For much of the 1980s, the movement used legal means like petitions to revenue officers, collectors or filing cases. But towards the end of the decade, when bureaucracy and judiciary proved to be indifferent to their calls, they resorted to more assertive methods like installing statues of Babasaheb Ambedkar or even setting up stalls that sold beef in the identified Panchami Land.

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On October 5th 1994, one such installation of Ambedkar statue happened in the village of Karanai in Chengalpattu, which led the district government to order it to be removed immediately. In the events that followed, two youngsters — John Thomas and Ezhumalai — lost their lives with zero warning in a ruthless extrajudicial shooting. Dalits of the village faced harassment for months at the hand of the police. Let down by the state government during land reforms, failed by state bureaucrats that should have upheld the legal safeguards, failed by Gandhian initiatives like the Bhoodan movement, and finally shot at by the police, the ordinary working class people didn’t step down. In spite of all the odds rigged against their favour and rising debt and poverty, everyday women and men braved up to the task of keeping the movement alive. Although the movement is far from having all its objectives fulfilled, it has experienced the taste of success in many villages, and has set an important example and precedent for subsequent generations.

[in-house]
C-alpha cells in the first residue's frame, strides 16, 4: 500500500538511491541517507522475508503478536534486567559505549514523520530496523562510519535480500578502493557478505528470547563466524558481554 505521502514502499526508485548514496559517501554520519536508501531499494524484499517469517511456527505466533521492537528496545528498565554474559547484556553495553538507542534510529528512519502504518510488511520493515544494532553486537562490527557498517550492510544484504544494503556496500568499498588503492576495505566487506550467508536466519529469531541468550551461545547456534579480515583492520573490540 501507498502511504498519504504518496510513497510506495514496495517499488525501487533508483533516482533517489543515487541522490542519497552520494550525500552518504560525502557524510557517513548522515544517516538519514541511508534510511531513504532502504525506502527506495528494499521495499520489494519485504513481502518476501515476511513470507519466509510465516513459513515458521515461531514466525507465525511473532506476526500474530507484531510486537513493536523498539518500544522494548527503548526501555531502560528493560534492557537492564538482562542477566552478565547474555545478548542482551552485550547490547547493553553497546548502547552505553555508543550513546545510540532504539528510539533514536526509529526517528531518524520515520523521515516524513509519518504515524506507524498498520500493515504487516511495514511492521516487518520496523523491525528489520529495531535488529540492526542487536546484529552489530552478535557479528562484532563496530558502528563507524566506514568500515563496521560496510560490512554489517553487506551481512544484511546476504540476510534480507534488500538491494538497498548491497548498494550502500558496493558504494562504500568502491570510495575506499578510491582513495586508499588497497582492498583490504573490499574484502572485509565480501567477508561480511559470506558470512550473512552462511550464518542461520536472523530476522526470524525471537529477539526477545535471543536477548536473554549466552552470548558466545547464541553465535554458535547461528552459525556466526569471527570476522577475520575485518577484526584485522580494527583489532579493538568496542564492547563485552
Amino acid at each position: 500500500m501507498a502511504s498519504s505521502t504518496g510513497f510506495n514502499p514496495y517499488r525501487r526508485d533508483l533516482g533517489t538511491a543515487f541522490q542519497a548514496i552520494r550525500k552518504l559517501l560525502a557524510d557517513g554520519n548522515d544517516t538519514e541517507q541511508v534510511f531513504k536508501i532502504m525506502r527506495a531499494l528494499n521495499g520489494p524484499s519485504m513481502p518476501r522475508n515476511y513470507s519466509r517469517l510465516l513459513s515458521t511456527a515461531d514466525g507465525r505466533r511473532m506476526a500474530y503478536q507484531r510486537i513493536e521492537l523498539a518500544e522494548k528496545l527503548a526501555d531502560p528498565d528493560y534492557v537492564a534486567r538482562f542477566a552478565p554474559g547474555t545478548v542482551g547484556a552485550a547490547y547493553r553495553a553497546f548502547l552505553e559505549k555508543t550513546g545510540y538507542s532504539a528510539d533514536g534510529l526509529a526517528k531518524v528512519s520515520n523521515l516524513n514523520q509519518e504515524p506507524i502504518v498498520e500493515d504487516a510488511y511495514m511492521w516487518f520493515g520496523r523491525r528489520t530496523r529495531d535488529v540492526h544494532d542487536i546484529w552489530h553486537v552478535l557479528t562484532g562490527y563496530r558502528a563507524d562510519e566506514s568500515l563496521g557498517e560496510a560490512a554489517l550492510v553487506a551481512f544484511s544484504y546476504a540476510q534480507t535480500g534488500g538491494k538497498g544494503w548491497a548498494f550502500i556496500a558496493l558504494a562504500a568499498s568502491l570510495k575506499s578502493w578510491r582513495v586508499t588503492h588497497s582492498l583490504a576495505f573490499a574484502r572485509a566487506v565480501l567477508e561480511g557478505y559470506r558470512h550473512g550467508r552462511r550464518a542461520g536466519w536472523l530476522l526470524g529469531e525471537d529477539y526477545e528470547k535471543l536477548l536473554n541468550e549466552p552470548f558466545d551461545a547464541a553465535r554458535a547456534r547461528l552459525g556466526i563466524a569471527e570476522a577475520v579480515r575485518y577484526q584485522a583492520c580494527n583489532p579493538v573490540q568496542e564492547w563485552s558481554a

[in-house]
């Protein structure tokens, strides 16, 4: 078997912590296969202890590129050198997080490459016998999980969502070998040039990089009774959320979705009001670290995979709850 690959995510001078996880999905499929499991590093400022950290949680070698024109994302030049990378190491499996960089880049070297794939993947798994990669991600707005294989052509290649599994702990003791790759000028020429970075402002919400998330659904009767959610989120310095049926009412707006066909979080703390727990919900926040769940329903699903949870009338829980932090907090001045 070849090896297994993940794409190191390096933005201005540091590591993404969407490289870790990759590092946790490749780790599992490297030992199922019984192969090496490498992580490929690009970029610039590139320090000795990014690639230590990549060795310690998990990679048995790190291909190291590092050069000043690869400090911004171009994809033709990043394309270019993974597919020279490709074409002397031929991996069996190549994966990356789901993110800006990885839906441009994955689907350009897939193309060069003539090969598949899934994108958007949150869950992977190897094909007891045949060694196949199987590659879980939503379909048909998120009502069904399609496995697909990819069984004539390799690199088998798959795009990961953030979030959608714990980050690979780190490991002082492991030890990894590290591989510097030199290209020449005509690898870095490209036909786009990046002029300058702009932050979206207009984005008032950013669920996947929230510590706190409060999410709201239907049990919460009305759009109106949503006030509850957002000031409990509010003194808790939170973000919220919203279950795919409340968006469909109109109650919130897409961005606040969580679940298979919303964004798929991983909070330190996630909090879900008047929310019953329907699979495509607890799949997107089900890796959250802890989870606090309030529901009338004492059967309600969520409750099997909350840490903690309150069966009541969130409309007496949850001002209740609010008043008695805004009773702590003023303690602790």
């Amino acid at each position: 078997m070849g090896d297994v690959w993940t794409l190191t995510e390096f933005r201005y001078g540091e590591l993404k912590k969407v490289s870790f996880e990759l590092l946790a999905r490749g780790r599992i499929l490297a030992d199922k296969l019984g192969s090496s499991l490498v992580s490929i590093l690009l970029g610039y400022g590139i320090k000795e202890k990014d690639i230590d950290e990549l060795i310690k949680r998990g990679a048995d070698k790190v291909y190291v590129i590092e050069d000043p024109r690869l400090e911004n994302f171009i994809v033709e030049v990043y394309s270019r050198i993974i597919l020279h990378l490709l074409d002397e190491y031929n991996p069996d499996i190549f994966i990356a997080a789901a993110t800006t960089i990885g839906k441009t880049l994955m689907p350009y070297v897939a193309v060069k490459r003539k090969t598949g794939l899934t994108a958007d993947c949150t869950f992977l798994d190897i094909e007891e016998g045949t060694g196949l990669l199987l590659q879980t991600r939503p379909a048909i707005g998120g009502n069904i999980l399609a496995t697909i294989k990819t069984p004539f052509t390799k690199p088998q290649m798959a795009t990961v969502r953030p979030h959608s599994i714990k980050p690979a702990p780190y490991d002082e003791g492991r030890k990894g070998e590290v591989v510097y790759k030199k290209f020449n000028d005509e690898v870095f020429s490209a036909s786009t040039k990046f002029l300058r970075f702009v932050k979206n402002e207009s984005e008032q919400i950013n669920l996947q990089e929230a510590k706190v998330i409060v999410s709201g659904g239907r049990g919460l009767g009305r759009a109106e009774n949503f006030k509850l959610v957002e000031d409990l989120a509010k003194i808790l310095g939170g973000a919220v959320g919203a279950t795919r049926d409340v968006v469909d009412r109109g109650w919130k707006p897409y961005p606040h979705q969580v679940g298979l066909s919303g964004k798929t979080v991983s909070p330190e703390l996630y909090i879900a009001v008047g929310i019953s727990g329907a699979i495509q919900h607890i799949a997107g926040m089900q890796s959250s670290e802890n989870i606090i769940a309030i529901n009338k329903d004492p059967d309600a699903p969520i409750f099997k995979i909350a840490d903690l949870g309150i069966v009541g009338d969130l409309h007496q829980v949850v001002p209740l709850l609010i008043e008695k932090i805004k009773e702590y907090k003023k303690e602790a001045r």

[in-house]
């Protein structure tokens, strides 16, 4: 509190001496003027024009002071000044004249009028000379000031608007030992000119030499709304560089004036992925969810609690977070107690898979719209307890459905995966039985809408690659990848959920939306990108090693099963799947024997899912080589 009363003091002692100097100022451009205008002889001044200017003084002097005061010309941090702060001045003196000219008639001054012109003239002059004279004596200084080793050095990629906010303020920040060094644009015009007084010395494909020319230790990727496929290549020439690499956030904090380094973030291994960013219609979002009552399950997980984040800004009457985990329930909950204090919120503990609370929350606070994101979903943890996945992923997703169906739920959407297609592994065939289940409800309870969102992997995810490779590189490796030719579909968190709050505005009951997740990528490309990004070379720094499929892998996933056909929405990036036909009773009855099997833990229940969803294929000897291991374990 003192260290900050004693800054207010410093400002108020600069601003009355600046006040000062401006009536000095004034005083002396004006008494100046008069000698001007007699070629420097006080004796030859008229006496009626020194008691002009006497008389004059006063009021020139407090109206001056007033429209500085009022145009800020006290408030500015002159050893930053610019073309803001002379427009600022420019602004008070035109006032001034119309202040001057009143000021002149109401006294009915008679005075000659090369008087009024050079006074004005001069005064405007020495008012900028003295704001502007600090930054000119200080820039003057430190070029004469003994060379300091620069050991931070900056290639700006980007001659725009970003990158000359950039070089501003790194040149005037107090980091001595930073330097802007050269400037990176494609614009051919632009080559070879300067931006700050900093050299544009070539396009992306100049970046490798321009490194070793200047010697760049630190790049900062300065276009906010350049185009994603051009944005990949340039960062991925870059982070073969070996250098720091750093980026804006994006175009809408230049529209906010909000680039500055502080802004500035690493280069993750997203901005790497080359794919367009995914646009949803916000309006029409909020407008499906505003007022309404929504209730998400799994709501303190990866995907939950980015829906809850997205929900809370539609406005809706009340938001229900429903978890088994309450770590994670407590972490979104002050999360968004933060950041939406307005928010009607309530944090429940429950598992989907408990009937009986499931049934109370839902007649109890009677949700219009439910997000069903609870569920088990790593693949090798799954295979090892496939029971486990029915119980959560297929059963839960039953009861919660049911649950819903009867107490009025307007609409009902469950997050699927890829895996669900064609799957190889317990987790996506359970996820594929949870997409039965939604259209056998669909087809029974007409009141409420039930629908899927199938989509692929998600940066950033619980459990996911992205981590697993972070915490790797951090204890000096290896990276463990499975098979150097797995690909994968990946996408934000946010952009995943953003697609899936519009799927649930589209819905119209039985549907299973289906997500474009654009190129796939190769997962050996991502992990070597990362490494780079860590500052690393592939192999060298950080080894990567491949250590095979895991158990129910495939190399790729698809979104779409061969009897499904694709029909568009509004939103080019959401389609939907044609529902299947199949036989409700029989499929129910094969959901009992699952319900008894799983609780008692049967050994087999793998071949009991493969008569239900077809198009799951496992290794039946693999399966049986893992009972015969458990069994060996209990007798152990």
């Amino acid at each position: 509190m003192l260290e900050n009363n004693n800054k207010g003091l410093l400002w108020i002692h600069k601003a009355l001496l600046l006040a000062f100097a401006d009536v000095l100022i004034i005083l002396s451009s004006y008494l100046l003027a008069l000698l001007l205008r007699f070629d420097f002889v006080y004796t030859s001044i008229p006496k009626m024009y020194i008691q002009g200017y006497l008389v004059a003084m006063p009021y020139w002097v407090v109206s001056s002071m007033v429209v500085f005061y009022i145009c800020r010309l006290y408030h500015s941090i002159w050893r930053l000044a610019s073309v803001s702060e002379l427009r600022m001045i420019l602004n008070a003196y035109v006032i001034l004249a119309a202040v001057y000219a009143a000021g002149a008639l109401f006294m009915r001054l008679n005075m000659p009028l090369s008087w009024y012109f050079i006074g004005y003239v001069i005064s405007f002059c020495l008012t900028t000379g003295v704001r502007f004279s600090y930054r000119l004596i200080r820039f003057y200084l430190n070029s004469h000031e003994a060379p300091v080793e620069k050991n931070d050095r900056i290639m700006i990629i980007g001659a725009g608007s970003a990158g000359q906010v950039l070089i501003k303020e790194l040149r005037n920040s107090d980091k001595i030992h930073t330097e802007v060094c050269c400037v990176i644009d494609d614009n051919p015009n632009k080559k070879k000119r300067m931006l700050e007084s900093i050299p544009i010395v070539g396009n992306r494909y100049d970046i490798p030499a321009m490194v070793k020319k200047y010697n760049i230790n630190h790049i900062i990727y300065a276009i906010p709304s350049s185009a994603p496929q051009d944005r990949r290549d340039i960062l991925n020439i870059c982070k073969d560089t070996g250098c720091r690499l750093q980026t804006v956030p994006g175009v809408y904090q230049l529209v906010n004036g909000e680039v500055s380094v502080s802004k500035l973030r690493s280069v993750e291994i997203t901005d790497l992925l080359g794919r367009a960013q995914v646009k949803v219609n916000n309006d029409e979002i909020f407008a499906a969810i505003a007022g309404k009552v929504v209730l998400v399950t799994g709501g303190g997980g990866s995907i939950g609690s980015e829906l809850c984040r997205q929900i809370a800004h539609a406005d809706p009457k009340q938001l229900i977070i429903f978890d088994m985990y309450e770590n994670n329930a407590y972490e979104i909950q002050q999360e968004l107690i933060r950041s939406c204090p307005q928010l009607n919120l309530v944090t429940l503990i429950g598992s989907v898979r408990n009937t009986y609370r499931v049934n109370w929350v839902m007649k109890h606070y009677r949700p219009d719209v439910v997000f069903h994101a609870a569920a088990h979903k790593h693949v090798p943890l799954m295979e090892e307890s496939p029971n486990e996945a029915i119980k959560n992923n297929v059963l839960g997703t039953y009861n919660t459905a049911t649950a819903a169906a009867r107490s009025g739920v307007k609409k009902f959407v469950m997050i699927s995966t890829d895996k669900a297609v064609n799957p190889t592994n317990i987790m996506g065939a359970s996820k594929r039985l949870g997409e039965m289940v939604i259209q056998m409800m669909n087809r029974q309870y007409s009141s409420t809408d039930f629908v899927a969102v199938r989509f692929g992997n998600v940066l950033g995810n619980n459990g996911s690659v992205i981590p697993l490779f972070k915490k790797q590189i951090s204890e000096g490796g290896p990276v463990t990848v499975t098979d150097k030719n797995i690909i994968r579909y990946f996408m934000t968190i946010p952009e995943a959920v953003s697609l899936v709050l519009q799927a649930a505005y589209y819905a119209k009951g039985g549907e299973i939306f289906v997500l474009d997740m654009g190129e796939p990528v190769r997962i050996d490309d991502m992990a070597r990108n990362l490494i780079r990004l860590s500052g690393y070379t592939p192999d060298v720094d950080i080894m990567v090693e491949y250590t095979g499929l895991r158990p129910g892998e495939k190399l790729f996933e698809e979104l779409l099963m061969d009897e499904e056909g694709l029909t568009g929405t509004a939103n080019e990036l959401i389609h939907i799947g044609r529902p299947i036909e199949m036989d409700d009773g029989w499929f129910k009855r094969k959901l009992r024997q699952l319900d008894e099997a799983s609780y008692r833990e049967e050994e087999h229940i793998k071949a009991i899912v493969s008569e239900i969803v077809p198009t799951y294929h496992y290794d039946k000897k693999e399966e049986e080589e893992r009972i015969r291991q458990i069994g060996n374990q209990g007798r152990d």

Today, in many villages, owing to the large wage gap between men and women, women are preferred more by landowners for agricultural labour. As a result, men move to cities like Chennai and Bangalore to earn their living and send what they can save to their families back in these villages. Now, one can visibly observe that in most of these villages of northern Tamil Nadu, the Panchami movement is predominantly a women-led one. It has effects out of the land in question too. Women form collectives to help the elderly and widows get their pensions on time, run awareness programs, and letting BDOs and revenue officers in several places know that their actions won’t go unquestioned.

Most times, we feel overwhelmed thinking of leaders like Babasaheb Ambedkar and Periyar, who seemed to have lived amazing and magnanimous lives. We can sometimes feel inadequate to carry on their legacy in the fight against inequality. However, it is important to derive courage from their source of strength — the people. Ambedkar or Periyar are leaders not only because they read so much or wrote so many books, but because they brought people together to lead social movements. It only makes sense to stay connected to the movements of our times, if we wish to keep their light burning.

Mathur Sathya has a Masters in Public Policy from the National Law School of India, Bangalore and is a passionate policy scholar researching issues related to land and caste.

References

1 In Panchami Land Rights: Note on the Pariahs of Chingleput, ed. V. Alex. Madurai, India: Ezhuthu, 2009.

Redefining the History of the Subcontinent through a Dalit lens. Participatory Community History Project